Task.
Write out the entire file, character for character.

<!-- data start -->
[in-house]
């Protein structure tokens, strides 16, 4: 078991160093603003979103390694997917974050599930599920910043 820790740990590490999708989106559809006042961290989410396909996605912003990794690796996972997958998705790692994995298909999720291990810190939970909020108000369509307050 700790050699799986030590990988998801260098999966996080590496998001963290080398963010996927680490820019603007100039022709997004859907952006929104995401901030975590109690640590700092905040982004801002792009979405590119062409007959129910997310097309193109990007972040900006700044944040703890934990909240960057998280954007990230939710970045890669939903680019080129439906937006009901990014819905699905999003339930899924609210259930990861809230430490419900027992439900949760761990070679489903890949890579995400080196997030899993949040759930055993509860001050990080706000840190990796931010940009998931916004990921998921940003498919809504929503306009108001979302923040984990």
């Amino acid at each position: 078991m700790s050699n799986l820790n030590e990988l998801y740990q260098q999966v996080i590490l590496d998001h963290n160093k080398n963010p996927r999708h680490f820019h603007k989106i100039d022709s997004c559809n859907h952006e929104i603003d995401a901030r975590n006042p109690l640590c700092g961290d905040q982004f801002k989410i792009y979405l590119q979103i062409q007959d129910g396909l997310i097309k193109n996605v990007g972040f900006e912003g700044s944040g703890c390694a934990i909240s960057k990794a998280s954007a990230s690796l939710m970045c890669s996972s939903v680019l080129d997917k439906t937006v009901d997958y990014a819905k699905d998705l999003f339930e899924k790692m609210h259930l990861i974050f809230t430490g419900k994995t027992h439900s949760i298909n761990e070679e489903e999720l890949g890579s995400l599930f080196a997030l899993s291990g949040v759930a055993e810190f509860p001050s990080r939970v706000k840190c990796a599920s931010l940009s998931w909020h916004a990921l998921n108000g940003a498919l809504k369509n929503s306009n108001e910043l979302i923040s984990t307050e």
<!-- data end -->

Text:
[in-house]
């Protein structure tokens, strides 16, 4: 078991160093603003979103390694997917974050599930599920910043 820790740990590490999708989106559809006042961290989410396909996605912003990794690796996972997958998705790692994995298909999720291990810190939970909020108000369509307050 700790050699799986030590990988998801260098999966996080590496998001963290080398963010996927680490820019603007100039022709997004859907952006929104995401901030975590109690640590700092905040982004801002792009979405590119062409007959129910997310097309193109990007972040900006700044944040703890934990909240960057998280954007990230939710970045890669939903680019080129439906937006009901990014819905699905999003339930899924609210259930990861809230430490419900027992439900949760761990070679489903890949890579995400080196997030899993949040759930055993509860001050990080706000840190990796931010940009998931916004990921998921940003498919809504929503306009108001979302923040984990």
């Amino acid at each position: 078991m700790s050699n799986l820790n030590e990988l998801y740990q260098q999966v996080i590490l590496d998001h963290n160093k080398n963010p996927r999708h680490f820019h603007k989106i100039d022709s997004c559809n859907h952006e929104i603003d995401a901030r975590n006042p109690l640590c700092g961290d905040q982004f801002k989410i792009y979405l590119q979103i062409q007959d129910g396909l997310i097309k193109n996605v990007g972040f900006e912003g700044s944040g703890c390694a934990i909240s960057k990794a998280s954007a990230s690796l939710m970045c890669s996972s939903v680019l080129d997917k439906t937006v009901d997958y990014a819905k699905d998705l999003f339930e899924k790692m609210h259930l990861i974050f809230t430490g419900k994995t027992h439900s949760i298909n761990e070679e489903e999720l890949g890579s995400l599930f080196a997030l899993s291990g949040v759930a055993e810190f509860p001050s990080r939970v706000k840190c990796a599920s931010l940009s998931w909020h916004a990921l998921n108000g940003a498919l809504k369509n929503s306009n108001e910043l979302i923040s984990t307050e």